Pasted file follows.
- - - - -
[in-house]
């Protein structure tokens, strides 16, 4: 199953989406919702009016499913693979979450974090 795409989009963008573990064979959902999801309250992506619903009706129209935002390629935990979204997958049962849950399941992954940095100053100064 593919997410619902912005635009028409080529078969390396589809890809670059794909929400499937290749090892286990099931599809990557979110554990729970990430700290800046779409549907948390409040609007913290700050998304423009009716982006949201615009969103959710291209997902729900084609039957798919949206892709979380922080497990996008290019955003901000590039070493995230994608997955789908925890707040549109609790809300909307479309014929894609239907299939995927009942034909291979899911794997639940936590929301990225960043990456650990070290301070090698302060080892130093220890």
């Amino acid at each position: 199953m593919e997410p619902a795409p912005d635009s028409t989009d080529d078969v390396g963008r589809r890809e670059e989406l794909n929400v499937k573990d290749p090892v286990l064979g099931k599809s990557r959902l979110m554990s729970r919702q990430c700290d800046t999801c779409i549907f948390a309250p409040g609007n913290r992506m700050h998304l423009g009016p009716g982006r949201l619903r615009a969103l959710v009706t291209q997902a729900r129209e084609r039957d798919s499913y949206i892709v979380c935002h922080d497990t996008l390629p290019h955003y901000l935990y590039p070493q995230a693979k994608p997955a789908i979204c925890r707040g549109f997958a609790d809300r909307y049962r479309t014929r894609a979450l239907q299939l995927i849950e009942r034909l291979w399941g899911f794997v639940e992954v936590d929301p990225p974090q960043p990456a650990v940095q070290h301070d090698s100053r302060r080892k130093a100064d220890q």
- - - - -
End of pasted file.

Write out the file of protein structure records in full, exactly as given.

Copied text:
[in-house]
């Protein structure tokens, strides 16, 4: 199953989406919702009016499913693979979450974090 795409989009963008573990064979959902999801309250992506619903009706129209935002390629935990979204997958049962849950399941992954940095100053100064 593919997410619902912005635009028409080529078969390396589809890809670059794909929400499937290749090892286990099931599809990557979110554990729970990430700290800046779409549907948390409040609007913290700050998304423009009716982006949201615009969103959710291209997902729900084609039957798919949206892709979380922080497990996008290019955003901000590039070493995230994608997955789908925890707040549109609790809300909307479309014929894609239907299939995927009942034909291979899911794997639940936590929301990225960043990456650990070290301070090698302060080892130093220890």
């Amino acid at each position: 199953m593919e997410p619902a795409p912005d635009s028409t989009d080529d078969v390396g963008r589809r890809e670059e989406l794909n929400v499937k573990d290749p090892v286990l064979g099931k599809s990557r959902l979110m554990s729970r919702q990430c700290d800046t999801c779409i549907f948390a309250p409040g609007n913290r992506m700050h998304l423009g009016p009716g982006r949201l619903r615009a969103l959710v009706t291209q997902a729900r129209e084609r039957d798919s499913y949206i892709v979380c935002h922080d497990t996008l390629p290019h955003y901000l935990y590039p070493q995230a693979k994608p997955a789908i979204c925890r707040g549109f997958a609790d809300r909307y049962r479309t014929r894609a979450l239907q299939l995927i849950e009942r034909l291979w399941g899911f794997v639940e992954v936590d929301p990225p974090q960043p990456a650990v940095q070290h301070d090698s100053r302060r080892k130093a100064d220890q």